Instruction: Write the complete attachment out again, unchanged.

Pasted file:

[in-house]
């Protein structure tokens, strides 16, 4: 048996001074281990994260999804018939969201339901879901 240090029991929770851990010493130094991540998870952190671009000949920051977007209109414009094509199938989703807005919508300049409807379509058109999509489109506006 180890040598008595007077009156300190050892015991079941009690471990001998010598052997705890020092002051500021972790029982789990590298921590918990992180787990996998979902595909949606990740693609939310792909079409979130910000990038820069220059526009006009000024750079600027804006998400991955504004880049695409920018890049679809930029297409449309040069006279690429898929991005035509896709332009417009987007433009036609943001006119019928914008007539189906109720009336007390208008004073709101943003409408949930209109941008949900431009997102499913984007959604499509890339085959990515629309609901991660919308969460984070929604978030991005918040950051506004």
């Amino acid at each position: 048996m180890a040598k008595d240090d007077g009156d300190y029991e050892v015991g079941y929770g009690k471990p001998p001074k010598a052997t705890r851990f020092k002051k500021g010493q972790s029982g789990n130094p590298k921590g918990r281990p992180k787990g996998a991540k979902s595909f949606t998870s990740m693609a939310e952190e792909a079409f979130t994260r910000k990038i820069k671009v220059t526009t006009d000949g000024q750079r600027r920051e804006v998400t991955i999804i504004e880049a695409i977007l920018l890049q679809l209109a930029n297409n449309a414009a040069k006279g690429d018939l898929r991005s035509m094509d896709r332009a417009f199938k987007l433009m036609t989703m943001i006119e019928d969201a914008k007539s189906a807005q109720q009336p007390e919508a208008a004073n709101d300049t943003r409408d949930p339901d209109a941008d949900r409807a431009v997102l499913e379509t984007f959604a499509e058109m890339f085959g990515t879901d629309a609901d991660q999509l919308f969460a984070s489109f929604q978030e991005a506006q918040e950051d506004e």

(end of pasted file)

[in-house]
């Protein structure tokens, strides 16, 4: 048996001074281990994260999804018939969201339901879901 240090029991929770851990010493130094991540998870952190671009000949920051977007209109414009094509199938989703807005919508300049409807379509058109999509489109506006 180890040598008595007077009156300190050892015991079941009690471990001998010598052997705890020092002051500021972790029982789990590298921590918990992180787990996998979902595909949606990740693609939310792909079409979130910000990038820069220059526009006009000024750079600027804006998400991955504004880049695409920018890049679809930029297409449309040069006279690429898929991005035509896709332009417009987007433009036609943001006119019928914008007539189906109720009336007390208008004073709101943003409408949930209109941008949900431009997102499913984007959604499509890339085959990515629309609901991660919308969460984070929604978030991005918040950051506004």
């Amino acid at each position: 048996m180890a040598k008595d240090d007077g009156d300190y029991e050892v015991g079941y929770g009690k471990p001998p001074k010598a052997t705890r851990f020092k002051k500021g010493q972790s029982g789990n130094p590298k921590g918990r281990p992180k787990g996998a991540k979902s595909f949606t998870s990740m693609a939310e952190e792909a079409f979130t994260r910000k990038i820069k671009v220059t526009t006009d000949g000024q750079r600027r920051e804006v998400t991955i999804i504004e880049a695409i977007l920018l890049q679809l209109a930029n297409n449309a414009a040069k006279g690429d018939l898929r991005s035509m094509d896709r332009a417009f199938k987007l433009m036609t989703m943001i006119e019928d969201a914008k007539s189906a807005q109720q009336p007390e919508a208008a004073n709101d300049t943003r409408d949930p339901d209109a941008d949900r409807a431009v997102l499913e379509t984007f959604a499509e058109m890339f085959g990515t879901d629309a609901d991660q999509l919308f969460a984070s489109f929604q978030e991005a506006q918040e950051d506004e």